And so after a while, I become curious to know what this strange, silent woman is writing about. Aside from her blissful smile and majestic sense of calmness, who is she really? All the mysterious notepads she is endlessly tweaking can only be a novel. Glimpsing at her papers from a distance, I rather get the impression that it’s a business plan – the draft of a grandiose project she is constantly fine-tuning.
Claudette always leaves her table at the same time and her departure makes me even more curious. Isn’t she retired? Where does she go? The days pass and Easter has taken over the coffee shop, which is suddenly crumbling under huge chocolate eggs, rabbits, ducks, multicoloured chicks and chocolate figurines of all kinds.
As we make our way together towards the chocolate display, Claudette and I start giggling like school girls on vacation. We go back to our tables and strike up a conversation. The thin spring ice has broken, and finally, we are having a proper conversation.
— “You know, Madame Cora, I make excellent chocolate myself. I sometimes stuff it with ganache and it’s even more delicious.”
— “Oh, really. Are you a cook?”
— “No, I’m a professional musician.”
— “And you know my name?”
— “Everyone knows who you are. You’re ‘the lady who writes.’ I’m Claudette.”
— “Delighted to meet you, dear Claudette. I must tell you, I am very intrigued by what your writing, it seems to be very important.”
— “You are quite correct. I’m working on a project that is very dear to me. I’m getting on in years and I absolutely want to make it come true.”
— “May I ask you what it’s about?”
— “I finally sold my last house, and now I want to buy an even bigger one that I will transform into a type of commune where I and five or six elderly people can live together.”
— “Oh, I see. And you’re writing your business plan. Is that what I see you working on every morning?”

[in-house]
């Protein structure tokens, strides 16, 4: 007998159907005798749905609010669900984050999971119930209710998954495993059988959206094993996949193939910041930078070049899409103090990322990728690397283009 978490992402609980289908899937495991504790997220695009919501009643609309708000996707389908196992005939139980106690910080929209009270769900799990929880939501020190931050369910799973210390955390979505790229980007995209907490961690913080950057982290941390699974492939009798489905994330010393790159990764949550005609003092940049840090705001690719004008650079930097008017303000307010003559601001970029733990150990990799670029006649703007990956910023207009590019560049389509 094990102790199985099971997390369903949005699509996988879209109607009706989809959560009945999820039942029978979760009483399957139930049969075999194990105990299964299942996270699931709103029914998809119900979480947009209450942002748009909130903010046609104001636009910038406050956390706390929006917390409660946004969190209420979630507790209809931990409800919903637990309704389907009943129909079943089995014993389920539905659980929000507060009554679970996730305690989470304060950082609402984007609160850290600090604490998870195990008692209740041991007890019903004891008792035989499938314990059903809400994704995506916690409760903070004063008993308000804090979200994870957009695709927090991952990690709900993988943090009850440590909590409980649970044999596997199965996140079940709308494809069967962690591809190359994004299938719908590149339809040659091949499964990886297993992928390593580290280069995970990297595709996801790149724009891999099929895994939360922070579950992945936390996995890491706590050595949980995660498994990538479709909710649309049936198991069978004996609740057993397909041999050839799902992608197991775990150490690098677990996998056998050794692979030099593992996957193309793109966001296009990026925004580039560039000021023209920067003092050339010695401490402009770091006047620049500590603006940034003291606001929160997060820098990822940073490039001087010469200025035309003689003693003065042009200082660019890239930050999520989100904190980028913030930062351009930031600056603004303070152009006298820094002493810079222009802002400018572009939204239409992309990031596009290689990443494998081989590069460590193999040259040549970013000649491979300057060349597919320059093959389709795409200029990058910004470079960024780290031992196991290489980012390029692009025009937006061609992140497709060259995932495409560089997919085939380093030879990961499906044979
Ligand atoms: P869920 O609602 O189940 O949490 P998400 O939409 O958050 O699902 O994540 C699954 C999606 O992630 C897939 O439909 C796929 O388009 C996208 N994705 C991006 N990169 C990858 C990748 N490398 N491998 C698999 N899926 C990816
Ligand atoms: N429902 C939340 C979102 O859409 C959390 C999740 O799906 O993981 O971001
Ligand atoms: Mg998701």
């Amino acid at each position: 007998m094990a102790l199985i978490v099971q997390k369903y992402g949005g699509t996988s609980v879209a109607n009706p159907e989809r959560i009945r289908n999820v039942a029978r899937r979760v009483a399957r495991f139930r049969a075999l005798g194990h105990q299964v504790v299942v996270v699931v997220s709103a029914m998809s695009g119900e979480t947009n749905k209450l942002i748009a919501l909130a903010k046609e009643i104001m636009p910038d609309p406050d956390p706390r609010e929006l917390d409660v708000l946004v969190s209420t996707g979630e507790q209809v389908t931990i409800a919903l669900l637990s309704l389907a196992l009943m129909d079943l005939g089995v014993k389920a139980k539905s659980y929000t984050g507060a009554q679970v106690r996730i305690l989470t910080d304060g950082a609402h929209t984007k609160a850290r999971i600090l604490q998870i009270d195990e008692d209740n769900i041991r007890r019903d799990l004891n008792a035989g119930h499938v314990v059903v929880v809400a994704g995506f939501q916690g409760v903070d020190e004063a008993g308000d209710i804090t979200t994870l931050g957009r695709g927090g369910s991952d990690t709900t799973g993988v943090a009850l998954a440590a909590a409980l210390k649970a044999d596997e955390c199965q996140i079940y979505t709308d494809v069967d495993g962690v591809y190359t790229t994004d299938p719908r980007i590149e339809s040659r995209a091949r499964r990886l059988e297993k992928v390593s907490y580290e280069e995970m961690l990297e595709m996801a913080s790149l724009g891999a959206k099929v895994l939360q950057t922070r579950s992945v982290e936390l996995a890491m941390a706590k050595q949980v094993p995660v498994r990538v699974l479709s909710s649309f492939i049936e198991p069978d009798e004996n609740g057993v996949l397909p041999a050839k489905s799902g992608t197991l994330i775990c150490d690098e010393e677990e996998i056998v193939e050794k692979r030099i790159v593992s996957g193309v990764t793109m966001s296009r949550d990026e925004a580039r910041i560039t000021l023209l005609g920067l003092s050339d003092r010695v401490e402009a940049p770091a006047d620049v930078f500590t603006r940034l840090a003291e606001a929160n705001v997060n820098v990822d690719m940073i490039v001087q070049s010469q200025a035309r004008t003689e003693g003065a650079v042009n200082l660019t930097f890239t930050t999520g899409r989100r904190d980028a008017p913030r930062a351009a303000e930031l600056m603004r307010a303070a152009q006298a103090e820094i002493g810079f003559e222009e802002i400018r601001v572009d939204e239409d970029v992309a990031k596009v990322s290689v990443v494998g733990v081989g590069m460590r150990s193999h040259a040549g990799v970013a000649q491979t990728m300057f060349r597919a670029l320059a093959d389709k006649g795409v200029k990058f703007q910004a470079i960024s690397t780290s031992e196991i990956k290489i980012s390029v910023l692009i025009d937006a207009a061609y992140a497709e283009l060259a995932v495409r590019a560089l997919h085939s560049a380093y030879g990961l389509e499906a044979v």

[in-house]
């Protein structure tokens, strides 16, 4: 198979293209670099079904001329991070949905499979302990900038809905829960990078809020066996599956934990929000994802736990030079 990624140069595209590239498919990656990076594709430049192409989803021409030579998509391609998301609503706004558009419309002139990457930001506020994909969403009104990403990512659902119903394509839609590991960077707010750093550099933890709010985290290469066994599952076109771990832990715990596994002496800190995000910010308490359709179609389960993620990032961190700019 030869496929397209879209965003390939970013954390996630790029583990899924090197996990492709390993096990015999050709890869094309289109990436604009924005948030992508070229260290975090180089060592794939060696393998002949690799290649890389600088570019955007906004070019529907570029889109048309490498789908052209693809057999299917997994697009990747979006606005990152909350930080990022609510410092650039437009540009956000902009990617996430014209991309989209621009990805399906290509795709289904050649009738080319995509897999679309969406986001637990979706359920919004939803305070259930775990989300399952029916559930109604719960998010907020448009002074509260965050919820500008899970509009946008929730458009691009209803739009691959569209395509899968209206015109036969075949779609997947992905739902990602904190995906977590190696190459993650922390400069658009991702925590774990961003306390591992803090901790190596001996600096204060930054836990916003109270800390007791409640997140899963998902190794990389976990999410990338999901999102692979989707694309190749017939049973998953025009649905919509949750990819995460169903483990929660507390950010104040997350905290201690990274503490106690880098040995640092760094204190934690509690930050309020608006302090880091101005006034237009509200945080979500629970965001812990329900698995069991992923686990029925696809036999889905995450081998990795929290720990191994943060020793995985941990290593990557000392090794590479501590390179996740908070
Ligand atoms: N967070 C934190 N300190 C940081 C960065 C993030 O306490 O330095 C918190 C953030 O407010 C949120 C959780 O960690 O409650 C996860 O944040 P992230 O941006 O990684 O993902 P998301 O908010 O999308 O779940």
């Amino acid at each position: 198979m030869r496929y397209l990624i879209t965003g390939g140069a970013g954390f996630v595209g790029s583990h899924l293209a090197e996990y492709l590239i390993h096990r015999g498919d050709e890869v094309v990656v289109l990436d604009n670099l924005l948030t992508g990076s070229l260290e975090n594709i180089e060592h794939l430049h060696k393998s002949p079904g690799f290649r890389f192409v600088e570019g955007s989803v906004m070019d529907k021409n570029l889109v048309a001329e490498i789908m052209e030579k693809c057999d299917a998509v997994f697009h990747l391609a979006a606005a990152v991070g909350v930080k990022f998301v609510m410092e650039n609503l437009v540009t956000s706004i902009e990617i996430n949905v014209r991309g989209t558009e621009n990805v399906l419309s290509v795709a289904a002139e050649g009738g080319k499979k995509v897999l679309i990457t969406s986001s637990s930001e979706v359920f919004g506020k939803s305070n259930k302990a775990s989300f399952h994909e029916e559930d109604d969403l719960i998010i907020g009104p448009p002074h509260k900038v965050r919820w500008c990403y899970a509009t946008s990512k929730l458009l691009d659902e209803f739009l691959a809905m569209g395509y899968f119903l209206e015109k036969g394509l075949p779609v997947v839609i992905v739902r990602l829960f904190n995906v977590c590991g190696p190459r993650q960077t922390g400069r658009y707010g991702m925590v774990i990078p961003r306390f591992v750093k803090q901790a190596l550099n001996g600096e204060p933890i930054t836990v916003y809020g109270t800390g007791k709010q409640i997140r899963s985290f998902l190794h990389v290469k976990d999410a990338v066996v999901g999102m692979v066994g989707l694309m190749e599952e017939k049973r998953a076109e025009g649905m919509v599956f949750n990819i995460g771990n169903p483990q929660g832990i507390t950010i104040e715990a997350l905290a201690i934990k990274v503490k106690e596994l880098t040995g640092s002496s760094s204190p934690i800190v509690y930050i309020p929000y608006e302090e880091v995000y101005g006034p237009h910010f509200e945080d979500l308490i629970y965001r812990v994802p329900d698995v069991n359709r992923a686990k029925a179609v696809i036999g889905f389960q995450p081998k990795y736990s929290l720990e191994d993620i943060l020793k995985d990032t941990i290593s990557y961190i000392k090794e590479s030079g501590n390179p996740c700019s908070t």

— “Exactly. I’m an artist and a musician, but I have both feet firmly planted on the ground. When I was planning the sale of my house, I was preparing to move into a big building where I was going to be very happy.”
— “I have been there for six long months and I miss the feeling of a real home. So I decided to use all my savings to create a better situation for myself and a few other people who would agree to live together.”
— “Wow! You have so much passion and drive! I have watched you write, cross out and start again for several months now. This project clearly means a lot to you, but is it feasible? Who would be in charge?”
— “Each one of us would contribute an equal amount of money required to buy a house big enough to lodge five or six people, 65 and older. We would each have our own room and would pitch in to do everyday chores and cover common costs. If needed, we could put together a committee and agree on a decision-making procedure.”
— “You impress me, dear Claudette. Do I have your permission to ask my readers what they think about this idea of yours? Just to get their impression on whether or not this project could work in their opinion.”
Dear Jocelyne B. from Shawinigan, I’ve just read your comment from March 12 in which you tell me that I’ve inspired you to “write a book to your grandchildren” and that you can’t wait to start writing in a coffee shop near your home like I do.